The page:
Skip to content, or skip to search.

Skip to content, or skip to search.

Raise High the Rafters

At the Democratic convention, Obama will have to prove he’s more than just a brilliant speech giver—by giving the most difficult speech of his meteoric career. A rhetorical analysis.


Senator Barack Obama, reflected in a teleprompter.  

Barack Obama’s upcoming speech at the Democratic National Convention is—barring the miraculous reanimation of Winston Churchill’s corpse, sometime in mid-July, to recite the Sermon on the Mount in twelve different languages—pretty much a lock to be the rhetorical blockbuster event of the summer. The speech offers, among many other hooks, a tidy dramatic symmetry. Obama first stepped out of the political phone booth on this occasion four years ago, when he gave the climactic keynote address for John Kerry’s otherwise legendarily droopy campaign. In ten minutes, America watched him rip off the rumpled suit of anonymous, mild-mannered state-senatorhood and squeeze into the gaudy cape and tights of our national oratorical superhero—a honey-tongued Frankenfusion of Lincoln, Gandhi, Cicero, Jesus, and all our most cherished national acronyms (MLK, JFK, RFK, FDR). Although he may have been canonized a little quickly, Obama has since managed to justify much of the hype. Over the course of his protracted death-grapple with Hillary, he delivered more game-changing speeches than most politicians muster in a full career: the momentum-swinging pre-Iowa dinner speech, the legitimizing post-Iowa victory speech, the YouTube-ready sloganeering (“Yes, we can”) after his loss in New Hampshire, and, in Philadelphia, a masterpiece—the shockingly honest (Grandma was a racist), paradigm-cracking, scandal-defusing 5,000-word disquisition about the cross-pollinating complexities of American race.

Along the way, he became the first candidate in many cycles for whom speeches were not purely formal, schedule-plugging cliché-orgies but potent and densely written tactical weapons—and even occasionally, minor literary achievements. His words from little platforms in Iowa and New Hampshire carried around the world. (In the central plaza of Marrakech, surrounded by cobras and dancing monkeys, a Moroccan waiter recently recited to me, word for word, long portions of Obama’s New Hampshire speech: “It was a creed written into the founding documents that declared the destiny of a nation: Yes, we can. It was whispered by slaves and abolitionists as they blazed a trail toward freedom through the darkest of nights: Yes, we can.”) So, as Obama heads back to the spectacle that launched him, this time under completely different circumstances, he runs up against one of the most difficult conundrums in American politics. He has to extend his popularity, which he built on the strength of his electric speechmaking and subtle intellect, to a new audience that is deeply ambivalent about precisely those qualities.

A major reason that Obama’s rhetoric seems to soar so high is that our expectations have sunk so low. In a new book, The Anti-Intellectual Presidency, Elvin T. Lim subjects all the words ever publicly intoned by American presidents to a thorough statistical analysis—and he finds, unsurprisingly, an alarmingly steady decline. A century ago, Lim writes, presidential speeches were pitched at a college reading level; today, they’re down to eighth grade, and if the trend continues, next century’s State of the Union addresses will be conducted at the level of “a comic strip or a fifth-grade textbook.” (“Iran’s crawling with bad guys: BAP!”) Since 1913, the length of the average presidential sentence has fallen from 35 words to 22. Between Nixon and the second Bush, the average presidential sound bite shrank from 42 seconds to 7. Today’s State of the Unions inspire roughly 30 seconds of applause for every 60 seconds of speech. Although it’s tempting to blame the sorry state of things on the current malapropist-in-chief, Bush is only the latest flower (though, obviously, a particularly striking one) on a very deep weed. Our most brilliant presidents, Lim says, often work hard to seem publicly dumb in order to avoid the stain of elitism—amazingly, Bill Clinton’s total rhetorical output checks in at a lower reading level than Bush’s. Clinton’s former speechwriters told Lim that their image-conscious boss always demanded that his speeches be “more talky”; today, he’s widely remembered as a brilliant speaker who never gave a memorable speech.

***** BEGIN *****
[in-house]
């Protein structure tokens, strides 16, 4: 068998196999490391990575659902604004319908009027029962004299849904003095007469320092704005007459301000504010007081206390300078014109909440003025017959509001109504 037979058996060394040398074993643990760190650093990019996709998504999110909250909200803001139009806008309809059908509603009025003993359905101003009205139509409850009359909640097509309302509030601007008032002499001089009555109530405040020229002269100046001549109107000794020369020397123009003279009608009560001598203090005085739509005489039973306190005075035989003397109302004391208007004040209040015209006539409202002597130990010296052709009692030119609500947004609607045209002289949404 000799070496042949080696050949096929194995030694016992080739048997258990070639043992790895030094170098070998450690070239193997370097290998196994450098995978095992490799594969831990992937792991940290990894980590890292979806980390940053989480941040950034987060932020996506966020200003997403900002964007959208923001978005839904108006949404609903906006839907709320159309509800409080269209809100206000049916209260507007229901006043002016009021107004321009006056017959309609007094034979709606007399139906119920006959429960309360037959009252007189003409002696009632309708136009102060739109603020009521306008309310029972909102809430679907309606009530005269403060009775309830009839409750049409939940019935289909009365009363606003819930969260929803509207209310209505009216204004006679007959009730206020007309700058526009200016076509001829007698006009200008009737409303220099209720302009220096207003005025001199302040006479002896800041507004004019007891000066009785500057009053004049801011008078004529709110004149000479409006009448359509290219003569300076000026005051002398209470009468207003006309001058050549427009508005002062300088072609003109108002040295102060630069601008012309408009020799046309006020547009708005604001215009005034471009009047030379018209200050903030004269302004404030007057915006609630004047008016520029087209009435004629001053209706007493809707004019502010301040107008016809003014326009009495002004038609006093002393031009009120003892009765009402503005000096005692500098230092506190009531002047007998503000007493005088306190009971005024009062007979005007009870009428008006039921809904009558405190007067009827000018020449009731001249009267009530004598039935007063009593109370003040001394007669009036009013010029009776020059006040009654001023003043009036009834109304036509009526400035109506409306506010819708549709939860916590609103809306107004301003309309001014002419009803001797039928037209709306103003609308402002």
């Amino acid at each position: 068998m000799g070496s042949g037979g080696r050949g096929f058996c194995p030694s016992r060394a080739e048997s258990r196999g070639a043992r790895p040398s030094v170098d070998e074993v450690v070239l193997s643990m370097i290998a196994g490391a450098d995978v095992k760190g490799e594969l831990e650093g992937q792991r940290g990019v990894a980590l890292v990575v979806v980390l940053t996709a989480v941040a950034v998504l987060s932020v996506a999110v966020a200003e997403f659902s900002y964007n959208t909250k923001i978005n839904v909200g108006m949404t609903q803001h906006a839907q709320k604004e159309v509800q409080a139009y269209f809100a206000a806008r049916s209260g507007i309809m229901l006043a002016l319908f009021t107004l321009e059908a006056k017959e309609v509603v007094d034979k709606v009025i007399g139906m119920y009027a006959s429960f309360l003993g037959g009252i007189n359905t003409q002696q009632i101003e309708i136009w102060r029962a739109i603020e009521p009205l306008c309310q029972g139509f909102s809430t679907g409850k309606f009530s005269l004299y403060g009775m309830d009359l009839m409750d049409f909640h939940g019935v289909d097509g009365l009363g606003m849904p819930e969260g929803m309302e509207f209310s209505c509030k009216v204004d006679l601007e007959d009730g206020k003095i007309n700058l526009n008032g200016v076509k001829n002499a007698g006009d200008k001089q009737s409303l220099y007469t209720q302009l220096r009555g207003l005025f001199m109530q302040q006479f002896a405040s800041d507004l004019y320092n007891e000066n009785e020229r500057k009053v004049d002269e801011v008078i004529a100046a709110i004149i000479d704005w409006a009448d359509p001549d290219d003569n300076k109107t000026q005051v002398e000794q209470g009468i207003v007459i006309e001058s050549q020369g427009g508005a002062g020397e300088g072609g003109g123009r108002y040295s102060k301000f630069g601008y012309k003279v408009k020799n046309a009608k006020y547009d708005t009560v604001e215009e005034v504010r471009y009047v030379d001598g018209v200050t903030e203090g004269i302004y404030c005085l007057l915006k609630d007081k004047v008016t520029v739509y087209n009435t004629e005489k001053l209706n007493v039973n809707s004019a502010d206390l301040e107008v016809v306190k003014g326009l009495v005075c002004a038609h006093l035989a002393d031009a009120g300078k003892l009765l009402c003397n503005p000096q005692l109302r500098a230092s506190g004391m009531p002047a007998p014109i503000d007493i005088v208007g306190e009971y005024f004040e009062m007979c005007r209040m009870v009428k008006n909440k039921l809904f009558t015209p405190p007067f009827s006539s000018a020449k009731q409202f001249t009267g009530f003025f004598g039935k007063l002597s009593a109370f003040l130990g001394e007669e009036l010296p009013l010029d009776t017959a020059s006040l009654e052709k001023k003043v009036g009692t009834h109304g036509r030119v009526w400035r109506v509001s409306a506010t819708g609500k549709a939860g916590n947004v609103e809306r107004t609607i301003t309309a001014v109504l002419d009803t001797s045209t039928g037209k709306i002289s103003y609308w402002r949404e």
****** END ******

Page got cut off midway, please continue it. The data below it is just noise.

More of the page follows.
Obama seems to have taken the opposite tack: He’s a Clinton-style natural who flaunts the artifice of his speeches and refuses to strategically hide his intelligence. Compared with his rivals, Obama’s skill-set seems almost otherworldly. His phrases line up regularly in striking and meaningful patterns; his cliché ratio is, for a politician, admirably low; his stresses and pauses seem dictated less by the usual metronome of generic political speech than by the actual structures of meaning behind his words. He tolerates complexity to such an extent that he’s sometimes criticized as “professorial,” which allows him to get away with inspirational catchphrases that would sound like platitudes coming from anyone else. His naïve-sounding calls for change are persuasive largely because he’s already managed to improve one of our most intractable political problems: the decades-old, increasingly virulent plague of terrible speechifying. The signature project of his candidacy—before health care or housing or Iraq—seems to be the reuniting of presidential discourse with actual, visible thought. It is not a trivial achievement.

Current Issue
Subscribe to New York

Give a Gift